“…My son served eight years in the Army Reserves. His unit was on active duty during Desert Storm. His unit was not called up, but I know how proud I was of him that he was ready to serve and to uphold the oath that he had taken.
“During those days, I prayed double-time, not knowing what was going to happen, and it made me realize just what my mother, my grandmother and my aunts went through during the war.
“Today, I also want to honor all of the family members of our veterans and soldiers who are out there that stand and stood so strong during the battle.
“I know that the freedoms that we hold so dear are because of our veterans. I know that we speak English because of our veterans. I know that we have the choice to worship as we choose because of our veterans. I know that the opportunities that we have in this great country is because of our veterans. I know that our veterans should receive the best medical care available. I know there should be no homeless vets. I know that I say ‘No more’ when our wonderful flag is spit on, stomped on and burned. I know that I say ‘No more’ when the statues honoring our veterans are defaced and torn down. I know I say ‘No’ to those who run our great country to implement Communism or socialism, the very idea that so many of our veterans have fought for — and many have given their lives for. I know that it’s up to us to teach our young people how much we owe our veterans, that we all realize the deep gratitude that we in our nation owe our veterans for the sacrifices that they have made.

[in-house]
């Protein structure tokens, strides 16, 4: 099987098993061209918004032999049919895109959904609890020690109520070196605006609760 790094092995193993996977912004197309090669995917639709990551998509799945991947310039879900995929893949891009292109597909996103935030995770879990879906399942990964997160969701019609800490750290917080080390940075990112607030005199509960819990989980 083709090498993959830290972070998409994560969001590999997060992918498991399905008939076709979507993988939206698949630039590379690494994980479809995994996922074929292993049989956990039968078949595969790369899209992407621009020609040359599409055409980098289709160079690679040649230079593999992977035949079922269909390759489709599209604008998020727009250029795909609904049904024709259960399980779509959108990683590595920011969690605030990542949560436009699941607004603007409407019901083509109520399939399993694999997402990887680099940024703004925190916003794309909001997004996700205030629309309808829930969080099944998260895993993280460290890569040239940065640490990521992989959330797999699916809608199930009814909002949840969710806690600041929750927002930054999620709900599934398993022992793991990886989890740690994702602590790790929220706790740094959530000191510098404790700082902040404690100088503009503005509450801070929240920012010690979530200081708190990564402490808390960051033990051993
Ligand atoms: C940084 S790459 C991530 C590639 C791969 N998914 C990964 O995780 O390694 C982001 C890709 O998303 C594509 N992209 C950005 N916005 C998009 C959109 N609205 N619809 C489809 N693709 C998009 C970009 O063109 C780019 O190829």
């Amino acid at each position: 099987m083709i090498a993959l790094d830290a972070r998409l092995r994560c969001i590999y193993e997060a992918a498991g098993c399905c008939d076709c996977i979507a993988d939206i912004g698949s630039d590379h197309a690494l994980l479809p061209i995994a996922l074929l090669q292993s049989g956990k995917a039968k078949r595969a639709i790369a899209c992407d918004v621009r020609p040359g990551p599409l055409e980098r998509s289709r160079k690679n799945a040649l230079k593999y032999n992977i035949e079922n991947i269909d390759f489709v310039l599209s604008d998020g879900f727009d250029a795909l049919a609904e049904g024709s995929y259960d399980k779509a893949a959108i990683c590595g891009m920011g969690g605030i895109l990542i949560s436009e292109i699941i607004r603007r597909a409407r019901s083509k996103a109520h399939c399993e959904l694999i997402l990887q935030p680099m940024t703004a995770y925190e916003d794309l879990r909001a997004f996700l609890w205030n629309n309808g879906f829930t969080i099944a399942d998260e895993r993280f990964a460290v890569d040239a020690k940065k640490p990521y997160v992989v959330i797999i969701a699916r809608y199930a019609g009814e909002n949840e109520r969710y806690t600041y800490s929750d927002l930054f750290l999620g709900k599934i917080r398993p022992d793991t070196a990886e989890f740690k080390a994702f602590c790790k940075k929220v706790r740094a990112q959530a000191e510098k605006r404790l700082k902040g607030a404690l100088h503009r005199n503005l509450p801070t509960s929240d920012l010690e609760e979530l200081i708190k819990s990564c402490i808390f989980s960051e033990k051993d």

“My prayer is that God will continue to bless the United States of America, our leadership and our veterans and that Old Glory continues to wave proudly for many, many, many more years to come.”
Roy Massey IV
“I just want to take this brief moment to say thank you to all the men and women in our community that have served in the past, are currently serving or who will serve in each of our branches of the U.S. military.
“Here in Caldwell County, we are blessed to have many veterans in our community of all ages, all types of service backgrounds. I myself have been lucky enough to call our veterans friends, neighbors, coworkers. In my capacity as county attorney or prosecuting attorney, I had the ability to work with veterans each and every day, and I truly cannot think of a career or a profession that deserves more recognition or more honor than our veterans.
“It takes a special, special individual — almost a calling — for someone to decide to serve our country. … I myself, the citizens of Caldwell County, our state, our country — we each owe the freedoms that we have today, tomorrow and the future to veterans just like those standing among us this afternoon. I simply want to say ‘Thank you for your service in the past, present and in the future’ on behalf of myself, my family and the county attorney and all the citizens of Caldwell County.
“There is a quote from George Washington that I want to leave you with, and I think this best says how Veterans Day should be memorialized. He read, ‘The willingness with which our young people are likely to serve in any war — no matter how justified — shall be directly proportional to how they perceive the veterans of earlier wars were treated and appreciated by their nation of fellow men.’
“So, please, just take today to tell a veteran how much you appreciate their service, whether it be past service, present or future service.”